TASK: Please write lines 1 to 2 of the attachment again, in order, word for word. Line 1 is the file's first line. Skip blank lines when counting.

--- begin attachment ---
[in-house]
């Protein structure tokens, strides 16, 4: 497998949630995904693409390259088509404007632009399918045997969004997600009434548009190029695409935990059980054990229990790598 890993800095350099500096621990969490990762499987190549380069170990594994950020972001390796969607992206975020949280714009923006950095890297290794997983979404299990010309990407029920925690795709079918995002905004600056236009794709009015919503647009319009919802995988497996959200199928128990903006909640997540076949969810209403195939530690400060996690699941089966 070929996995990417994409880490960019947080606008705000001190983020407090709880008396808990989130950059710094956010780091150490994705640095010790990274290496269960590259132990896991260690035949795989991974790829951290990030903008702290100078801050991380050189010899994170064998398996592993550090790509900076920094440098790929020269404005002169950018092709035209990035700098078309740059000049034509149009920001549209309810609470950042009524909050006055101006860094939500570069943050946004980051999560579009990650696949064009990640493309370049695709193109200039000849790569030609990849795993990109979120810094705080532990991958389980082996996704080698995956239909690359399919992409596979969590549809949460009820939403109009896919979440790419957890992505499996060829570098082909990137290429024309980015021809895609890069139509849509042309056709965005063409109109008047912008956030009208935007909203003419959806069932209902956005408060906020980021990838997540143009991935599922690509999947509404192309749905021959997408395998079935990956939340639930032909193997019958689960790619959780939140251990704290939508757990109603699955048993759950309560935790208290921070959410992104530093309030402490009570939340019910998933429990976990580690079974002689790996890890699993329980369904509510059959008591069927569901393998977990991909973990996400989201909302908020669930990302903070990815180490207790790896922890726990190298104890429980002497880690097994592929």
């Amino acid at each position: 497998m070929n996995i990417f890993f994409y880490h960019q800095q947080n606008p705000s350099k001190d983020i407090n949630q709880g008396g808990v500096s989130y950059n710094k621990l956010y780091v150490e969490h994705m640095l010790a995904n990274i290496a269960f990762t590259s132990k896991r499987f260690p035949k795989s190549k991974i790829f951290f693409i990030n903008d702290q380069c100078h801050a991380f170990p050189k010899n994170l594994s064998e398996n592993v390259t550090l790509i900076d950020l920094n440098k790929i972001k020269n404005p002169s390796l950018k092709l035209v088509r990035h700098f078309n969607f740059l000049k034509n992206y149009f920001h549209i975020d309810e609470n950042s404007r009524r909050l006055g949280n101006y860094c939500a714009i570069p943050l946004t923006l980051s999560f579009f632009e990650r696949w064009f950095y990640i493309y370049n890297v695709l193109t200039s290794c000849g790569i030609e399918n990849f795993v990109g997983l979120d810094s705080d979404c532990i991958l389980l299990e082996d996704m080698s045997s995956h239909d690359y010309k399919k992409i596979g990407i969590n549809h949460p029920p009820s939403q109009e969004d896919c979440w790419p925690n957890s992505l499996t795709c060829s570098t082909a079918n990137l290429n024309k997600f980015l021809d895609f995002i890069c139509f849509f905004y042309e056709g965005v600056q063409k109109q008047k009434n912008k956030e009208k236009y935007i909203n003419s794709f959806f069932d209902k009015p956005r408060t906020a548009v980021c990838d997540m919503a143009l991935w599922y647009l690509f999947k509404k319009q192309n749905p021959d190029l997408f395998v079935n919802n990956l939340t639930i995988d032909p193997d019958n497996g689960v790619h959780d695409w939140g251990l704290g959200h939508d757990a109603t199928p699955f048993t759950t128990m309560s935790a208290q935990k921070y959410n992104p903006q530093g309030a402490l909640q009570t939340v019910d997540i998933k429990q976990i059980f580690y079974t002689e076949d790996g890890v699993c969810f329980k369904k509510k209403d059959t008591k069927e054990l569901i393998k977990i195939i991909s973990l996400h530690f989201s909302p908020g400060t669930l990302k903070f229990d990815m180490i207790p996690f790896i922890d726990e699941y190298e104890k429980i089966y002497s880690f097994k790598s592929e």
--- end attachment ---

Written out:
[in-house]
């Protein structure tokens, strides 16, 4: 497998949630995904693409390259088509404007632009399918045997969004997600009434548009190029695409935990059980054990229990790598 890993800095350099500096621990969490990762499987190549380069170990594994950020972001390796969607992206975020949280714009923006950095890297290794997983979404299990010309990407029920925690795709079918995002905004600056236009794709009015919503647009319009919802995988497996959200199928128990903006909640997540076949969810209403195939530690400060996690699941089966 070929996995990417994409880490960019947080606008705000001190983020407090709880008396808990989130950059710094956010780091150490994705640095010790990274290496269960590259132990896991260690035949795989991974790829951290990030903008702290100078801050991380050189010899994170064998398996592993550090790509900076920094440098790929020269404005002169950018092709035209990035700098078309740059000049034509149009920001549209309810609470950042009524909050006055101006860094939500570069943050946004980051999560579009990650696949064009990640493309370049695709193109200039000849790569030609990849795993990109979120810094705080532990991958389980082996996704080698995956239909690359399919992409596979969590549809949460009820939403109009896919979440790419957890992505499996060829570098082909990137290429024309980015021809895609890069139509849509042309056709965005063409109109008047912008956030009208935007909203003419959806069932209902956005408060906020980021990838997540143009991935599922690509999947509404192309749905021959997408395998079935990956939340639930032909193997019958689960790619959780939140251990704290939508757990109603699955048993759950309560935790208290921070959410992104530093309030402490009570939340019910998933429990976990580690079974002689790996890890699993329980369904509510059959008591069927569901393998977990991909973990996400989201909302908020669930990302903070990815180490207790790896922890726990190298104890429980002497880690097994592929």